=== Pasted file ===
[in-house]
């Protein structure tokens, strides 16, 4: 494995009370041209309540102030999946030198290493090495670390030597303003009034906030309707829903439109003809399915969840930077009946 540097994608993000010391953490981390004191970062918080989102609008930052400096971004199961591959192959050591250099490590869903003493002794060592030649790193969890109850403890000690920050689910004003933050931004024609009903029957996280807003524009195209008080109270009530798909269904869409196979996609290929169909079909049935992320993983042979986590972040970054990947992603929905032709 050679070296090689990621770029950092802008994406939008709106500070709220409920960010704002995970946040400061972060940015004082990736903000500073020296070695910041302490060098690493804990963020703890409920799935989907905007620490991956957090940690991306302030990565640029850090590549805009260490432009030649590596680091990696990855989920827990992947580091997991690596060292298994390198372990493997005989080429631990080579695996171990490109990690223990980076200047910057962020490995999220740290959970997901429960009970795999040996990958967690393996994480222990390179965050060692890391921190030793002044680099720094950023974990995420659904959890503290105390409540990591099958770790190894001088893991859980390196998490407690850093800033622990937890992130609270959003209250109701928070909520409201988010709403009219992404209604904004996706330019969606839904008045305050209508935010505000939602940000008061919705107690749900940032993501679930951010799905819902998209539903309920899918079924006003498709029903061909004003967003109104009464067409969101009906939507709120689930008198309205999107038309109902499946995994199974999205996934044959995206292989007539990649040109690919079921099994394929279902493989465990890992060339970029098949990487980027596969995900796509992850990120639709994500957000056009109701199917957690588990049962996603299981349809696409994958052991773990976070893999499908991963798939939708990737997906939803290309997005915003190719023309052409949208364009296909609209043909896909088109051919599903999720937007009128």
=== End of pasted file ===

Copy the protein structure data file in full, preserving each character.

[in-house]
């Protein structure tokens, strides 16, 4: 494995009370041209309540102030999946030198290493090495670390030597303003009034906030309707829903439109003809399915969840930077009946 540097994608993000010391953490981390004191970062918080989102609008930052400096971004199961591959192959050591250099490590869903003493002794060592030649790193969890109850403890000690920050689910004003933050931004024609009903029957996280807003524009195209008080109270009530798909269904869409196979996609290929169909079909049935992320993983042979986590972040970054990947992603929905032709 050679070296090689990621770029950092802008994406939008709106500070709220409920960010704002995970946040400061972060940015004082990736903000500073020296070695910041302490060098690493804990963020703890409920799935989907905007620490991956957090940690991306302030990565640029850090590549805009260490432009030649590596680091990696990855989920827990992947580091997991690596060292298994390198372990493997005989080429631990080579695996171990490109990690223990980076200047910057962020490995999220740290959970997901429960009970795999040996990958967690393996994480222990390179965050060692890391921190030793002044680099720094950023974990995420659904959890503290105390409540990591099958770790190894001088893991859980390196998490407690850093800033622990937890992130609270959003209250109701928070909520409201988010709403009219992404209604904004996706330019969606839904008045305050209508935010505000939602940000008061919705107690749900940032993501679930951010799905819902998209539903309920899918079924006003498709029903061909004003967003109104009464067409969101009906939507709120689930008198309205999107038309109902499946995994199974999205996934044959995206292989007539990649040109690919079921099994394929279902493989465990890992060339970029098949990487980027596969995900796509992850990120639709994500957000056009109701199917957690588990049962996603299981349809696409994958052991773990976070893999499908991963798939939708990737997906939803290309997005915003190719023309052409949208364009296909609209043909896909088109051919599903999720937007009128």